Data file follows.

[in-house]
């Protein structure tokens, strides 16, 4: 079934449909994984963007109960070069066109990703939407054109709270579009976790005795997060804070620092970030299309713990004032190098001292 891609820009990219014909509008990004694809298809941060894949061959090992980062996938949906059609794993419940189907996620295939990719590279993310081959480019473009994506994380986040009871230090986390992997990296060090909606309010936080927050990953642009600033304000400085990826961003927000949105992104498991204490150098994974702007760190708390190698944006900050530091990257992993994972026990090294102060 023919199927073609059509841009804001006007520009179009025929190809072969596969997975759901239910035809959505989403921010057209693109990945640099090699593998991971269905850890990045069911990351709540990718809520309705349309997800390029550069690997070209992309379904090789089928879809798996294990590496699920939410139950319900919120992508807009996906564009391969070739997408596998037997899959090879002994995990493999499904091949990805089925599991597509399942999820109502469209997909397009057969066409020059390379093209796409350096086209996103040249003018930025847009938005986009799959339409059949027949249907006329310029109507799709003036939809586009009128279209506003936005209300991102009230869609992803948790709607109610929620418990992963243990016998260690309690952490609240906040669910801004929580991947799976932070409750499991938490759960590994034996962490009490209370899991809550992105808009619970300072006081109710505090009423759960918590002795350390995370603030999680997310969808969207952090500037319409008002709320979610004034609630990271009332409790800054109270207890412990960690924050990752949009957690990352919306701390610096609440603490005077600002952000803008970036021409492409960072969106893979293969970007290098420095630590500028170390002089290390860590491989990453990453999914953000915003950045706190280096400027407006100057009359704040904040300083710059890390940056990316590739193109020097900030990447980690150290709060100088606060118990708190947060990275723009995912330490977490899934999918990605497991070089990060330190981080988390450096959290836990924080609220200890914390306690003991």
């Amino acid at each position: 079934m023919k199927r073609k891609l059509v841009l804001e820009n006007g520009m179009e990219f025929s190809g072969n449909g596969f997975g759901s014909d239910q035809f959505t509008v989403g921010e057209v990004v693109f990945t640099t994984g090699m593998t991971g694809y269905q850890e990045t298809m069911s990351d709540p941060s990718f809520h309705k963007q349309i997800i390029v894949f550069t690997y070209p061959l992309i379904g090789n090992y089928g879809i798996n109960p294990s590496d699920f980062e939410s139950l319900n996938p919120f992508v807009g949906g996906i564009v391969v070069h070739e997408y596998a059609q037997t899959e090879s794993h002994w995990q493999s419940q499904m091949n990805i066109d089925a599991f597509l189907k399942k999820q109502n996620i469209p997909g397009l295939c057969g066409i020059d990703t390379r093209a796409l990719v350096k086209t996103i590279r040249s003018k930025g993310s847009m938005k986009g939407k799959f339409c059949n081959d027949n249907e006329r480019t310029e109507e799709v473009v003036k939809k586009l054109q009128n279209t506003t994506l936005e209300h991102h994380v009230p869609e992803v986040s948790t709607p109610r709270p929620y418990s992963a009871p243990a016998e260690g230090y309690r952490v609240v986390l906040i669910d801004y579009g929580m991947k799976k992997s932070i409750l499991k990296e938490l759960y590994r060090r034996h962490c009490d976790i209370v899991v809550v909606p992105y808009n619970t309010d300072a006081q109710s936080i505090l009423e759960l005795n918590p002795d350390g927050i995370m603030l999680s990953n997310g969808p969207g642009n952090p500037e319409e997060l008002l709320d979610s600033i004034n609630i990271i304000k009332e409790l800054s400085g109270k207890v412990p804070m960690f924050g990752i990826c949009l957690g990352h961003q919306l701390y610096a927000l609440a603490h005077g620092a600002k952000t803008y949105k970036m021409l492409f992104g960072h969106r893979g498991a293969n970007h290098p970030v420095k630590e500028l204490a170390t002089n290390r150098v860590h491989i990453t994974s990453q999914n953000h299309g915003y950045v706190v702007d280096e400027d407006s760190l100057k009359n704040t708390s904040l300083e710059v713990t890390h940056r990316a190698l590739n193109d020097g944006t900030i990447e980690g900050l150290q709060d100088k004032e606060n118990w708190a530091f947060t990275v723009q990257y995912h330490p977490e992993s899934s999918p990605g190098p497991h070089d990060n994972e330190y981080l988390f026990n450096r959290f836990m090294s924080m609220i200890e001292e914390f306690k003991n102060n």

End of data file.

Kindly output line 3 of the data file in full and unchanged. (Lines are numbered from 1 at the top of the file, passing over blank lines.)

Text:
């Amino acid at each position: 079934m023919k199927r073609k891609l059509v841009l804001e820009n006007g520009m179009e990219f025929s190809g072969n449909g596969f997975g759901s014909d239910q035809f959505t509008v989403g921010e057209v990004v693109f990945t640099t994984g090699m593998t991971g694809y269905q850890e990045t298809m069911s990351d709540p941060s990718f809520h309705k963007q349309i997800i390029v894949f550069t690997y070209p061959l992309i379904g090789n090992y089928g879809i798996n109960p294990s590496d699920f980062e939410s139950l319900n996938p919120f992508v807009g949906g996906i564009v391969v070069h070739e997408y596998a059609q037997t899959e090879s794993h002994w995990q493999s419940q499904m091949n990805i066109d089925a599991f597509l189907k399942k999820q109502n996620i469209p997909g397009l295939c057969g066409i020059d990703t390379r093209a796409l990719v350096k086209t996103i590279r040249s003018k930025g993310s847009m938005k986009g939407k799959f339409c059949n081959d027949n249907e006329r480019t310029e109507e799709v473009v003036k939809k586009l054109q009128n279209t506003t994506l936005e209300h991102h994380v009230p869609e992803v986040s948790t709607p109610r709270p929620y418990s992963a009871p243990a016998e260690g230090y309690r952490v609240v986390l906040i669910d801004y579009g929580m991947k799976k992997s932070i409750l499991k990296e938490l759960y590994r060090r034996h962490c009490d976790i209370v899991v809550v909606p992105y808009n619970t309010d300072a006081q109710s936080i505090l009423e759960l005795n918590p002795d350390g927050i995370m603030l999680s990953n997310g969808p969207g642009n952090p500037e319409e997060l008002l709320d979610s600033i004034n609630i990271i304000k009332e409790l800054s400085g109270k207890v412990p804070m960690f924050g990752i990826c949009l957690g990352h961003q919306l701390y610096a927000l609440a603490h005077g620092a600002k952000t803008y949105k970036m021409l492409f992104g960072h969106r893979g498991a293969n970007h290098p970030v420095k630590e500028l204490a170390t002089n290390r150098v860590h491989i990453t994974s990453q999914n953000h299309g915003y950045v706190v702007d280096e400027d407006s760190l100057k009359n704040t708390s904040l300083e710059v713990t890390h940056r990316a190698l590739n193109d020097g944006t900030i990447e980690g900050l150290q709060d100088k004032e606060n118990w708190a530091f947060t990275v723009q990257y995912h330490p977490e992993s899934s999918p990605g190098p497991h070089d990060n994972e330190y981080l988390f026990n450096r959290f836990m090294s924080m609220i200890e001292e914390f306690k003991n102060n």